You might be forgiven for thinking it a little unusual to see a Lamborghini on a campsite, washing line attached, complete with a selection of laundry strung from it. But this is Le Mans, where anything goes. In fact parked nearby was an F40, along with six other Ferraris, a hearse (complete with coffin) and a motorised bed. If you're going to do Le Mans, then camping is the only way to go, whatever your mode of transport.
Rewind a month and the Murcie was undergoing its 15,000-mile service at Lamborghini Manchester. It's a big one, and includes checking valve clearances, new plugs (£15 each) and many other credit card-depleting jobs. Presenting the bill for £2918, even the service receptionist looked apologetic. That wasn't all. I knew the pads were on their way out too, but at £1600 a set (Lamborghini prices) there had to be an alternative. I contacted Tim Phillips at Circuit Supplies (01525 385888) and, after a bit of detective work on his part, he was able to confirm that they were in fact standard Pagid blues, and within a couple of days I had a new set at £303 delivered. Relief...
Regular readers may remember that the Fast Fleet's Exige recently underwent the full Autoglym treatment at their HQ. As the Lambo was looking in need of a bit of TLC, I'd decided to go down the Zymol route. So I put a call in to Dave Bowerman (email@example.com), an authorised Zymol specialist. He arrived at 8am one wet morning and spent a full nine hours applying a four-stage protective coating including a final coat of 'Vintage' wax, retailing at £1800 a tub (yes £1800!). It's this that forms a protective shell that is supposed to protect against even the dreaded bird droppings. Verdict? Well, at £250 it isn't cheap but I reckon it's superb value. I'm still stunned by the glass-like finish and, even better, I haven't had to wash the Murcie with soap since; simply give it a hose-down and the dirt just seems to roll off.
But back to foreign lands, and with the temperature at Le Mans in the high-30s the usual pre-race evening antics abounded. Cruising through Arnage, anyone who refused to partake in burnouts or at least rev the engine was liable to have their car doused with beer. Unfortunately the surly gendarme who stopped me for succumbing to temptation and gunning the V12 refused to join in the spirit of things. Only some fast talking averted a fine, especially after my rather-the-worse-for-wear friend helpfully added that Paris would be called Berlin if it hadn't been for the Brits.
I'd decided that since we were in European climes we might as well use the opportunity to take the Lambo back home to Sant' Agata via the San Gottardo pass over the Alps. And so, after the race ended on Sunday, we travelled east, via Paris, Reims and Strasbourg, before crossing the German border and heading south on the E35 autobahn to the Swiss border at Basle. Intermittent roadworks here prevented anything more than short bursts to an indicated 180mph. Stability at speed is one of the Lambo's strengths, especially in the wet, where its 1650kg and 4wd are hugely confidence inspiring. The tendency for the windscreen wiper to lift off the screen at 120mph-plus, however, is not.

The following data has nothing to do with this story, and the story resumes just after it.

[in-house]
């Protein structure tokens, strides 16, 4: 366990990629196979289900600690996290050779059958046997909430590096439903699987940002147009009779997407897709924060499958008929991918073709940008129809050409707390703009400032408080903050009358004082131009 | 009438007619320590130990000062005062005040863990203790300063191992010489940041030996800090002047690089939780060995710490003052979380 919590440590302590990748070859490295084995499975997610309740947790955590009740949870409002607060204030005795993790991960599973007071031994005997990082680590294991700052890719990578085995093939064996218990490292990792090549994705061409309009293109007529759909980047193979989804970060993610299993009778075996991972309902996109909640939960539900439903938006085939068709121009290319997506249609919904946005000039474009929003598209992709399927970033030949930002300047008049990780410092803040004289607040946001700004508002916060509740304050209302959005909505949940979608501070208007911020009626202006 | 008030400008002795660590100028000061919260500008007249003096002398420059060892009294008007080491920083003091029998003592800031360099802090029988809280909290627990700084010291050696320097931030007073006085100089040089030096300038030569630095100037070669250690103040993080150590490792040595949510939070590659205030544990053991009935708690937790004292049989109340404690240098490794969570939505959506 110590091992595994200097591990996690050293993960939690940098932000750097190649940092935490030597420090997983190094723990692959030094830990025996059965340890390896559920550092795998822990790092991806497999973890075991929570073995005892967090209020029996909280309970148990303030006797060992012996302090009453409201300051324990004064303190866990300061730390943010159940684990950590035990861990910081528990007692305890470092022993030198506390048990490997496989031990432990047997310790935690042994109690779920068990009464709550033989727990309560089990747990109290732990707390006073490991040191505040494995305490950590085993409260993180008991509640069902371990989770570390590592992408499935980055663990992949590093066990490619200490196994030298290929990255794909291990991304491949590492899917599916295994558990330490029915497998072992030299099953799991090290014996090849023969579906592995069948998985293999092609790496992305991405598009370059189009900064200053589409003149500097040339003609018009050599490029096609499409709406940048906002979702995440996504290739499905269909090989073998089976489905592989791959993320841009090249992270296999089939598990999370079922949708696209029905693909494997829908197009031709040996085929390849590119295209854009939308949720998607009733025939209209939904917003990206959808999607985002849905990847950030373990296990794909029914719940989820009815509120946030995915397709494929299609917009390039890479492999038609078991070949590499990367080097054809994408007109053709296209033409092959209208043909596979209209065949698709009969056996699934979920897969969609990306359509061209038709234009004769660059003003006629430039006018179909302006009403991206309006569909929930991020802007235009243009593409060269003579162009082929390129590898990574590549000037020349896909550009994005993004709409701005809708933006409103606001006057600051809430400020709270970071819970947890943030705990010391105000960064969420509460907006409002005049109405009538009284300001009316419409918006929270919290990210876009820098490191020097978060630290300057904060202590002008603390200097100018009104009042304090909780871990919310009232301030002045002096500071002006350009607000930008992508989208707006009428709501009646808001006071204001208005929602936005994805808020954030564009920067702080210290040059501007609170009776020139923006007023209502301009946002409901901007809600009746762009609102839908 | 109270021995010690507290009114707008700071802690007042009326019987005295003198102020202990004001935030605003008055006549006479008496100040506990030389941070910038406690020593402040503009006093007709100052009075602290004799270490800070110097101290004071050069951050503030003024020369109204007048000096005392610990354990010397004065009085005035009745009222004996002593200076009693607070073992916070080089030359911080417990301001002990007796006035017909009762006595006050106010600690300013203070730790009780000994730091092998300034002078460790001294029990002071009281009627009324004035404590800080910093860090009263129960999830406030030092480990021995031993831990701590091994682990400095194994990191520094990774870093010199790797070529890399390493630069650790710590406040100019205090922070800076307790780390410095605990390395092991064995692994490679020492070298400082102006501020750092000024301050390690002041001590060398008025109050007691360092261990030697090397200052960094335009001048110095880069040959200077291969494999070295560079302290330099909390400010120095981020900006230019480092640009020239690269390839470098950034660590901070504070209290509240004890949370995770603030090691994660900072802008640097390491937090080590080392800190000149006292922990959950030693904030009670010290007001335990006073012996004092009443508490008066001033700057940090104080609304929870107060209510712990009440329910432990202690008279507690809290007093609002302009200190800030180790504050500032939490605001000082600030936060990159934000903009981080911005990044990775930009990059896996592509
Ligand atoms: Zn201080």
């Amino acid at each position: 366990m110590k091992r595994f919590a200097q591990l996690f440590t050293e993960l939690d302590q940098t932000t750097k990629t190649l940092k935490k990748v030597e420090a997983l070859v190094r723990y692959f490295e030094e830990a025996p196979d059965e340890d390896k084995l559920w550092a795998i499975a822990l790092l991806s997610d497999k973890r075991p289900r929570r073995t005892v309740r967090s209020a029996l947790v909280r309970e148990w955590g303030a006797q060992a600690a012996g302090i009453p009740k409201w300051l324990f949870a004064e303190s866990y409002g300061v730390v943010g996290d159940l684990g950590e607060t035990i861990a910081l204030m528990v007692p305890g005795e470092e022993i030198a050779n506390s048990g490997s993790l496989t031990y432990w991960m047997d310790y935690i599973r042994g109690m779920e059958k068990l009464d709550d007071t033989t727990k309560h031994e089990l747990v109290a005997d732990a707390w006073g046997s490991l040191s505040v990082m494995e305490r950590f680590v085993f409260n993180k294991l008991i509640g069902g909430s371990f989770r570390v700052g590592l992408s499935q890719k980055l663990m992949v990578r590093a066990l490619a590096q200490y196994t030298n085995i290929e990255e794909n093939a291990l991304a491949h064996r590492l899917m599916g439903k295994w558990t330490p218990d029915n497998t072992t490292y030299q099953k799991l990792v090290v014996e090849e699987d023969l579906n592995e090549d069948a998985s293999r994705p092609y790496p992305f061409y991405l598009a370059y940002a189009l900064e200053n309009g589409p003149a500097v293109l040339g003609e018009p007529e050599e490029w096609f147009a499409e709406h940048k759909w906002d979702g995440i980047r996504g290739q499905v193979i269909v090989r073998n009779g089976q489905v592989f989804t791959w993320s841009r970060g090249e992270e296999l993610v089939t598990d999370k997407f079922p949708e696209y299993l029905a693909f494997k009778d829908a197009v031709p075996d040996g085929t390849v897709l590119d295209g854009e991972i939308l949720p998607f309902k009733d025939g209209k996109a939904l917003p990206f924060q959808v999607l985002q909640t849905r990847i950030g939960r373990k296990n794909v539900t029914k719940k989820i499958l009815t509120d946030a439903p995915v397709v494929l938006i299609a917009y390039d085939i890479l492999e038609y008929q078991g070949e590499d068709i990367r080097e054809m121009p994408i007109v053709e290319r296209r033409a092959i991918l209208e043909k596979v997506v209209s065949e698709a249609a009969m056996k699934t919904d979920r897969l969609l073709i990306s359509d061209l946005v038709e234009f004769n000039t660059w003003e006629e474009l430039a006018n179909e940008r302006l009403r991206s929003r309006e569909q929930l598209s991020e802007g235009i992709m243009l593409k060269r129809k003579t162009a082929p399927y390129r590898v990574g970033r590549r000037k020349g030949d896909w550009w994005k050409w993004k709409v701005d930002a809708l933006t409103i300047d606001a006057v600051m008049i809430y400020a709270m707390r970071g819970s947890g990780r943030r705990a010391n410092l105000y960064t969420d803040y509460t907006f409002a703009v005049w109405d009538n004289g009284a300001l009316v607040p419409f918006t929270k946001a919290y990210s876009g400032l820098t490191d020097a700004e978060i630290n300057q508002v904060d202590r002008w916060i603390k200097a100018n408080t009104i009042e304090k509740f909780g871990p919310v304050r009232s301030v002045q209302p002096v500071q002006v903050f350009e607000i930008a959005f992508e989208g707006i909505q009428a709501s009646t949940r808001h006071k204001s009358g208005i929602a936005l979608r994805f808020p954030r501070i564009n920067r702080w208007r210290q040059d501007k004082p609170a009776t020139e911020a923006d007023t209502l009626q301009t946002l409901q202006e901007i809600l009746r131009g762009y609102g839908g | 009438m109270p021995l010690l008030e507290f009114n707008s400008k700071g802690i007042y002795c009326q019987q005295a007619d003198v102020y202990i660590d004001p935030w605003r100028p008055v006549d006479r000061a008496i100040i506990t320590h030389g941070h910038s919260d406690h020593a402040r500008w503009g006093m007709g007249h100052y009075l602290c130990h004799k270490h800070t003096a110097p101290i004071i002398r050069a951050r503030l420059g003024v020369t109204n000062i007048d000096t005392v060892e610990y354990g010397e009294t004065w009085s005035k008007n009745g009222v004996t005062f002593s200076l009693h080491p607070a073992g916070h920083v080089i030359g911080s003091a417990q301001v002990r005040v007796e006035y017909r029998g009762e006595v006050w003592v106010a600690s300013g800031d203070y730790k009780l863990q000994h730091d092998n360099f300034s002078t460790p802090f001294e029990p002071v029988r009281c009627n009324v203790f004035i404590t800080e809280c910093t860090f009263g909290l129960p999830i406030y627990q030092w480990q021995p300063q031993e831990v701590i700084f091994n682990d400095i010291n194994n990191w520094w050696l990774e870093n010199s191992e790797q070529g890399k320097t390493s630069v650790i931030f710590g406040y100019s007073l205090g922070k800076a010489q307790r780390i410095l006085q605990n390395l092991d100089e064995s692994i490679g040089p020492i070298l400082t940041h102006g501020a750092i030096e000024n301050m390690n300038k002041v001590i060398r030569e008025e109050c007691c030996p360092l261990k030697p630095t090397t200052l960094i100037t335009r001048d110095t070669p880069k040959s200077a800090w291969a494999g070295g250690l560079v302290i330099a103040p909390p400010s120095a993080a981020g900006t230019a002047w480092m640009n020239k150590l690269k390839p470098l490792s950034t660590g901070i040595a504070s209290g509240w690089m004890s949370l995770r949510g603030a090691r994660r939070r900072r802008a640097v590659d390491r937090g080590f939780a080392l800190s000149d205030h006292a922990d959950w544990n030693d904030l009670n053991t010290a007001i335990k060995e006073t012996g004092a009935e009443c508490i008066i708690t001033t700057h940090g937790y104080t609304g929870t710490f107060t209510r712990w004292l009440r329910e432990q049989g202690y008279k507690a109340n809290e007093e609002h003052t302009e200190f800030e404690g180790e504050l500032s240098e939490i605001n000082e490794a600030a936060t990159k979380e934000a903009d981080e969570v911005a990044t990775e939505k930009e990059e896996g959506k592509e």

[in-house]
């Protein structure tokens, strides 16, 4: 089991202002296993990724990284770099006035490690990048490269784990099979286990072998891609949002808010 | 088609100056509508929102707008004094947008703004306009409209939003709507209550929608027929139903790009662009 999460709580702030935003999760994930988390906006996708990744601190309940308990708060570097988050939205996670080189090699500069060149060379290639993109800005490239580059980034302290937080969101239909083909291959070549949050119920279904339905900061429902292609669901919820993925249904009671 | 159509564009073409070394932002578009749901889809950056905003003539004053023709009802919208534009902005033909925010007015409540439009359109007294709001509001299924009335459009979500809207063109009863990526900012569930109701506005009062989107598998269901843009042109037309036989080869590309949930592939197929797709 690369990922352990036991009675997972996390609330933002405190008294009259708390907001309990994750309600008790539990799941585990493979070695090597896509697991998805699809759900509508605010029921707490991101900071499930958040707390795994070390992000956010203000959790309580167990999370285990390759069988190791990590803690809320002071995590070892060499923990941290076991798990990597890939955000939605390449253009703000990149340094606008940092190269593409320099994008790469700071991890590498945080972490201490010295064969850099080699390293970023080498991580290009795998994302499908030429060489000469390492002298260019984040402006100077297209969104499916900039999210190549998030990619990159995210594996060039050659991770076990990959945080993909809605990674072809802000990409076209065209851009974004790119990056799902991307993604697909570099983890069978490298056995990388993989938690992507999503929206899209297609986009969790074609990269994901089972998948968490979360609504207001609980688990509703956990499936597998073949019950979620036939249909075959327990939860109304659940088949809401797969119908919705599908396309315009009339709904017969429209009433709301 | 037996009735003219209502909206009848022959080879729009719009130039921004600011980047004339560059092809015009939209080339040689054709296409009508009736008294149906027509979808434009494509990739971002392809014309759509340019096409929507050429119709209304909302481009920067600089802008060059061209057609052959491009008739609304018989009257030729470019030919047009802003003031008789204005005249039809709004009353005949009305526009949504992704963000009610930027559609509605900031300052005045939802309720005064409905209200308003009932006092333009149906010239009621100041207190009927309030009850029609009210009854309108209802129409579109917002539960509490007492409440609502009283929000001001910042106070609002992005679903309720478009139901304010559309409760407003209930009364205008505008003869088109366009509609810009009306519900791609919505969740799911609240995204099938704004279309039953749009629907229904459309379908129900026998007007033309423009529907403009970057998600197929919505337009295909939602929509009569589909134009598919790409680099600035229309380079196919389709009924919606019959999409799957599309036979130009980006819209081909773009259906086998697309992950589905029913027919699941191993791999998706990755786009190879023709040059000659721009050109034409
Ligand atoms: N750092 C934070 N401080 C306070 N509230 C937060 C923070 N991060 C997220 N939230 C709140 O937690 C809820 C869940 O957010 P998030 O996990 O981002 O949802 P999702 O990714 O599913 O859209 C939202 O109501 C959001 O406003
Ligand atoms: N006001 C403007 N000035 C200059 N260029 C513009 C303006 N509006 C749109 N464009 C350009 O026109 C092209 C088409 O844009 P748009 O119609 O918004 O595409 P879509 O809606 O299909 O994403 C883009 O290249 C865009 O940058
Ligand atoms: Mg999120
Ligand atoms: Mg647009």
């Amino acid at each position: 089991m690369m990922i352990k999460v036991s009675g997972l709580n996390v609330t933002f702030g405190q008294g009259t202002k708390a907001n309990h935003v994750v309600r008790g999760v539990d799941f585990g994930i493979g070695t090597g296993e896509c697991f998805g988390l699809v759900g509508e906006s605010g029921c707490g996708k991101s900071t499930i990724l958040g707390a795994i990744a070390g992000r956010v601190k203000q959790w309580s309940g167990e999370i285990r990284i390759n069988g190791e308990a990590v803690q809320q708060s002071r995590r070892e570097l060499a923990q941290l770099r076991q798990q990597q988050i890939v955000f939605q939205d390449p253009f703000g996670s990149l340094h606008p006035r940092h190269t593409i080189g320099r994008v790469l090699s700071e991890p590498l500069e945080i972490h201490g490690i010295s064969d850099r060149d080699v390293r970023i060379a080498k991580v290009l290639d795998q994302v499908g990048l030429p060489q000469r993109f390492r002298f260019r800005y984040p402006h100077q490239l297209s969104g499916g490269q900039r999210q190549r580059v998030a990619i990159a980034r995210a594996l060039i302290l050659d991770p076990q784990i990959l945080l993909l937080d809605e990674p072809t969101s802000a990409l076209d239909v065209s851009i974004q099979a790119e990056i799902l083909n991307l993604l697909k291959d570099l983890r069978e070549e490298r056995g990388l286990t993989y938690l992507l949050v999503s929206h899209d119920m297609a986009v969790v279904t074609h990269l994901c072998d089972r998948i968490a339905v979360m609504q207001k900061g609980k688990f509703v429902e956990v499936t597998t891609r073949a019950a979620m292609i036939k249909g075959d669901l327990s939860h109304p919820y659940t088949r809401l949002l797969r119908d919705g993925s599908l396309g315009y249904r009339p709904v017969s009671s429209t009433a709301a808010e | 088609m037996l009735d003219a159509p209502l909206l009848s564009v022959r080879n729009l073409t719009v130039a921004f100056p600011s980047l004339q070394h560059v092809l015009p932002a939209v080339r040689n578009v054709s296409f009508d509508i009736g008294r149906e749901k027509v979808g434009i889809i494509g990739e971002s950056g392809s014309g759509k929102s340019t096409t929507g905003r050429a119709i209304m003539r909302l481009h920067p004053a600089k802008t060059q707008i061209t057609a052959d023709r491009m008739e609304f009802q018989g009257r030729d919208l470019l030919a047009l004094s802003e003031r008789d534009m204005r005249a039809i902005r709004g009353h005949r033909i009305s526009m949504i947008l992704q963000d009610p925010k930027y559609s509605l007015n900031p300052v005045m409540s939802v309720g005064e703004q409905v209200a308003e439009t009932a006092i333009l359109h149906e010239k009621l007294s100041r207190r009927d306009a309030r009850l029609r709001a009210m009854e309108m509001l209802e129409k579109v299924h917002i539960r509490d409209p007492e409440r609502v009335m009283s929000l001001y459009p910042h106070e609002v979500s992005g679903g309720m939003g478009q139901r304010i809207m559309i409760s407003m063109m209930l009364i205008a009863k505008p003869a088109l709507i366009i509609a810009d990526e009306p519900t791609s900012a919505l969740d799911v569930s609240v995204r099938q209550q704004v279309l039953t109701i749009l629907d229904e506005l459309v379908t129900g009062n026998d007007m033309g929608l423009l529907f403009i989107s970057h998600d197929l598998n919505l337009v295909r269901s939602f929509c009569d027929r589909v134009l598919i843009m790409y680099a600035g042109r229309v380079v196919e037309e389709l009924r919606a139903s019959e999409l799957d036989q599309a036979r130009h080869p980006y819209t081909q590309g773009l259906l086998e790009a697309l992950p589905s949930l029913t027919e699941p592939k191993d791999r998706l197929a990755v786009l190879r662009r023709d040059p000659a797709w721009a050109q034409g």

A couple of hours later and we were climbing steeply up the 2092m Saint Gotthard pass. With its lack of tight hairpins and abundance of sweeping bends, it's actually easier on the brakes than you might imagine, and the stunning scenery with its long snow-tunnels and viaducts makes this a spectacular alternative to the 15km tunnel that runs beneath.
After crossing into Italy and spending a night at Como (sleep assisted by more than a few Peronis), we head south the next day to Maranello. Rumbling across Ferrari's hallowed turf in a bright orange Lamborghini, I feel as conspicuous as a giraffe at a polar-bears-only picnic. However, we pass numerous F430s out on test and never fail to receive a flash of the xenons and a thumbs-up from the collaudatore (test drivers). Any rivalry is obviously of the friendly variety.
Thirty kilometres later, I point the Murcie's short nose through the factory gates at Sant' Agata. A tour of the factory and lunch in the spotless canteen confirm what a friendly and passionate bunch the staff are, but despite my pleading there's to be no tour of the R&D department today.
After a couple of hours we're on our way again, this time to Genova on the coast. Sounds lovely, but in truth it's probably the Italian equivalent to Blackpool and we don't stay too long. Instead we opt to have a short break at David Coulthard's own Columbus Hotel in Monaco, a couple of hundred miles away. A fabulously chic, friendly and car- orientated hotel with superb staff and none of the pretentious glitz of its rivals, it's a great place to chill out for a couple of days. Apart from a 20 Euro fine for speeding through the famous F1 tunnel, our stay in the principality is otherwise uneventful, and we head through Nice and St Tropez before turning north on the long and boring trek to Calais.
Back home 4500 miles later, there hasn't been so much as a murmur from the Murcie, and I'm struggling to find anything negative to say about this supercar: 20000 miles in less than a year, and it just gets better. I'm just trying to forget what it'll be worth when it's time to trade it in...
|Date acquired||September 2004|
|Costs this month||£2918 (service),£918 (tyres), £303 (brake pads)|
|Mileage this month||4517|
|MPG this month||15mpg|